When Jack gets to Miss Volker's house the next morning, a box of chocolates with a card attached is sitting upon her doorstep.
This is a welcome sight for Jack, who just loves gossip. Only he calls it "whisper history" (2.14), which does make it sound better.
The gift is from Mr. Edwin Spizz, who has a thing for Miss Volker.
Mr. Spizz has signed the card, "Your swain since 1912" (2.14). (Jack doesn't know what a "swain" is, but lucky you—you've got Shmoop. "Swain" is an old-fashioned term for a boyfriend or admirer and comes from an archaic term for "servant").
Mr. Spizz is an original resident of Norvelt and works for the "Norvelt Association for the Public Good" (2.15). He is also quite full of himself and Jack considers him somewhat "sinister" (2.15).
Now here's something you don't see every day: Miss Volker is cooking her hands in a pot of boiling water when Jack enters her home.
It turns out that Miss Volker does not like Mr. Spizz very much. She wants the chocolates thrown out.
She continues cooking her hands, and they come out all melted (2.36).
After soaking her hands in cold water, Miss Volker asks Jack to "peel it off" (2. 44). Oh, dear—this doesn't sound good.
It looks like Miss Volker is more than just a little bit nutty. She bites off what appears to be a chunk of her own flesh (2.46).
Jack pleads with Miss Volker to not eat her own flesh (2.47)—bear with us here, because this is actually pretty funny. Just then his nose spews blood all over the place, and he promptly faints.
When Jack comes to, he's convinced that Miss Volker has gone all Walking Dead on him and is about to have a snack. Namely, him.
Not so much. It turns out, Miss Volker has horrible arthritis. Too bad for her, good news for Jack. The melting wax on her hands makes her feel better temporarily.
The arthritis means that she needs Jack's help in writing down the obituaries that she composes.
Miss Volker, we find out, used to be a nurse.
Jack's first obituary is for Emma Devers Slater, and by her death date we get the time period of the novel: the summer of 1962. (Mrs. Slater dies on June 15, 1962.)
Miss Volker sees writing these obituaries as her duty to Mrs. Roosevelt, though, so be honest, we're not quite sure why.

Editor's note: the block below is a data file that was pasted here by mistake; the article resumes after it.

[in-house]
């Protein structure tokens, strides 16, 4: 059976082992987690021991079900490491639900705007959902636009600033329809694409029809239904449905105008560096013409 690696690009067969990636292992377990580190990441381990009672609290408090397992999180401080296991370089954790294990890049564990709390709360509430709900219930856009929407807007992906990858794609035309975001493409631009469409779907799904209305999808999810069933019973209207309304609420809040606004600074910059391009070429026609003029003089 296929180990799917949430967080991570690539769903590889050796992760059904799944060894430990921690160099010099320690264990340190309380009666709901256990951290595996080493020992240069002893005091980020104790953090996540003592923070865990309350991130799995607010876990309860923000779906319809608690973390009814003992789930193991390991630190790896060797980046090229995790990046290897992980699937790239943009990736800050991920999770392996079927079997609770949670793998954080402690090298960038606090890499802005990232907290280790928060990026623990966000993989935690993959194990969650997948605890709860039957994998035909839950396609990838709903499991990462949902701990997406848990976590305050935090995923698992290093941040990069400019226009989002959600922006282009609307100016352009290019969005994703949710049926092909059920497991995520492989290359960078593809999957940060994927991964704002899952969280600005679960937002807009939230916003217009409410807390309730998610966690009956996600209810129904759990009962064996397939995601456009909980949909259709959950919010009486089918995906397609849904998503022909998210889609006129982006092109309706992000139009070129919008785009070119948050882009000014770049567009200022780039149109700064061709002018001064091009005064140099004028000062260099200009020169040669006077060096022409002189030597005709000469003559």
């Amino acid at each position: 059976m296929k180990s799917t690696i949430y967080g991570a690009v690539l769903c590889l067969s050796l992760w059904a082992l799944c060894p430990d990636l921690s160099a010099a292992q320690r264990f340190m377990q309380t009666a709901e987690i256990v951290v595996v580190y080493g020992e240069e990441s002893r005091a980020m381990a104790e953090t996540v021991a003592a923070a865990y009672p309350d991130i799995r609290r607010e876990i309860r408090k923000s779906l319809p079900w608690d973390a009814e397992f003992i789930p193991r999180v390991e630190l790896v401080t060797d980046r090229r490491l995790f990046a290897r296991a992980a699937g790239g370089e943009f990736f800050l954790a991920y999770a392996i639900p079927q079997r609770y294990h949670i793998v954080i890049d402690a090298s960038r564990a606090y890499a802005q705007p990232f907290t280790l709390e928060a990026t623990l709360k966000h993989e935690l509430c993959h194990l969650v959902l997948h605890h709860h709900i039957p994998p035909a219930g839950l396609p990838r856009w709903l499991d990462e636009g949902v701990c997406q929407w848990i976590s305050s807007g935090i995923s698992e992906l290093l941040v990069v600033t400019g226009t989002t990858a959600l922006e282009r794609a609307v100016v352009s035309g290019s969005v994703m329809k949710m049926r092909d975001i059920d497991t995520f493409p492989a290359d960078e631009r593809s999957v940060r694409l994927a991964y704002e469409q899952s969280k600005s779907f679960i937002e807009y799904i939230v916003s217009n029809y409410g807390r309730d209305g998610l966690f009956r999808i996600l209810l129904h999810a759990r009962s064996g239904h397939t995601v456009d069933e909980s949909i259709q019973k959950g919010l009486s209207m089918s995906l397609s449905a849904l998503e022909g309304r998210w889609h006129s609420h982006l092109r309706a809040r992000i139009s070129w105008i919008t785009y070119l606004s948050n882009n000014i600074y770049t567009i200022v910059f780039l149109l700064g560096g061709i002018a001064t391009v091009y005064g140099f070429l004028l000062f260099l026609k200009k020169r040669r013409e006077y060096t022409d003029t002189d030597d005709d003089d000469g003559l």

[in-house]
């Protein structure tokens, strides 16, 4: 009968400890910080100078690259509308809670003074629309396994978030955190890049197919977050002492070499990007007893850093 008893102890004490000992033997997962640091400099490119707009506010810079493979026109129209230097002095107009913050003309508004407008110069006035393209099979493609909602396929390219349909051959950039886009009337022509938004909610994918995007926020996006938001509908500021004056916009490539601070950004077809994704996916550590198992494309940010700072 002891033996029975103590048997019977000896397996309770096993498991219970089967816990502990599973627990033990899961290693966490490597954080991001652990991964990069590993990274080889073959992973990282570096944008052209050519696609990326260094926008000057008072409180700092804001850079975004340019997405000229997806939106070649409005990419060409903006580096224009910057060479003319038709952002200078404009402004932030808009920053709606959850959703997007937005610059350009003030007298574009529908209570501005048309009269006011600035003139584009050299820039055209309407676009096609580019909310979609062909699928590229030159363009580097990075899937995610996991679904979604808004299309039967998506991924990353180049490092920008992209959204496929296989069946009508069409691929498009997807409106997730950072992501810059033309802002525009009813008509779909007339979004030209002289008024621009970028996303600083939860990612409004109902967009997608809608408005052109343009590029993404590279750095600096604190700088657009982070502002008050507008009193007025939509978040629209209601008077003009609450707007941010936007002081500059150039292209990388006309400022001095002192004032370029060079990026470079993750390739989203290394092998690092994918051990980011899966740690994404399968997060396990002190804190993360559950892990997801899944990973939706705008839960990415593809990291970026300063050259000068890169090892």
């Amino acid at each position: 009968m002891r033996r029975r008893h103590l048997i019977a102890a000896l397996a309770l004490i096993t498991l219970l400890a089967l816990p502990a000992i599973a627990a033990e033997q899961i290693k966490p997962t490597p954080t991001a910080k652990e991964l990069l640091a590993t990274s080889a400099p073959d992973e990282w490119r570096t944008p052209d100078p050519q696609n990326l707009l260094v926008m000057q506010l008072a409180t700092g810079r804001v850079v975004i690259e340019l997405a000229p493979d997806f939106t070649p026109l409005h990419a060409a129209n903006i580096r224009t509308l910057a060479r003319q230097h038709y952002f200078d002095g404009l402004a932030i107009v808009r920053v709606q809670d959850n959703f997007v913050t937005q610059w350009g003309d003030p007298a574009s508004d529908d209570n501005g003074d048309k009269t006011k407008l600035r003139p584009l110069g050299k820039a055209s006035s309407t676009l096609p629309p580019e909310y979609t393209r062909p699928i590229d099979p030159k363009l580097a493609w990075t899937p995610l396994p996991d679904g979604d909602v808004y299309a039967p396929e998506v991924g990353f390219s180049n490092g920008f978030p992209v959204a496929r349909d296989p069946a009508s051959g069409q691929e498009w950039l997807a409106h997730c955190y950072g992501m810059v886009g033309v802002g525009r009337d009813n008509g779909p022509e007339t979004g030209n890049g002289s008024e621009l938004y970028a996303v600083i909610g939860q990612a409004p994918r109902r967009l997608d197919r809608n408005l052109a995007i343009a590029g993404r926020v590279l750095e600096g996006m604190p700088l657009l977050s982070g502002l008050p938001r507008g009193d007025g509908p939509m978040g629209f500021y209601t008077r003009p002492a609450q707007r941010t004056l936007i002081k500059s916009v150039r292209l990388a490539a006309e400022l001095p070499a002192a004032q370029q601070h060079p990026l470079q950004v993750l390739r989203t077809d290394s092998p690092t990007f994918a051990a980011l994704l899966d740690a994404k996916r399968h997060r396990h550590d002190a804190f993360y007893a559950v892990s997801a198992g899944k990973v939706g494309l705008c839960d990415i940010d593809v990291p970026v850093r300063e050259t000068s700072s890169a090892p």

What Miss Volker really likes to do, though, is to sneak in some extra reading for the town's residents, and she does this by including bonus historical tidbits with each obit. Sort of like putting zucchini in your chocolate waffles.
What does Wat Tyler have to do with some dead lady? Miss Volker explains the connection between the town of Norvelt (common people who work hard and want equality) with the medieval peasants (common people who worked hard and wanted equality).
With Mrs. Slater's death, all but eight of the original Norvelt residents from the town's founding in 1934 have passed away or left. This seems to be important.
Jack types up the obituary. He's never typed before, so we imagine it involves a lot of hunting and pecking.
And now we find out why Miss Volker writes the obituaries: she was appointed by Eleanor Roosevelt to be the town's chief nurse and medical examiner. The obituaries are her "closing tribute" to Mrs. Roosevelt.
She claims she will outlive all of the other original residents, because she must fulfill this duty.
Miss Volker gives Jack a book (Lost Worlds) in exchange for his work (notice how she calls the book "brain food") (2.114).
She recounts Eleanor Roosevelt urging students to "learn their history or they'd be 'doomed to dust' like one of the Lost Worlds" (2.118).
Jack delivers his first typed obituary to Mr. Greene at the Norvelt News.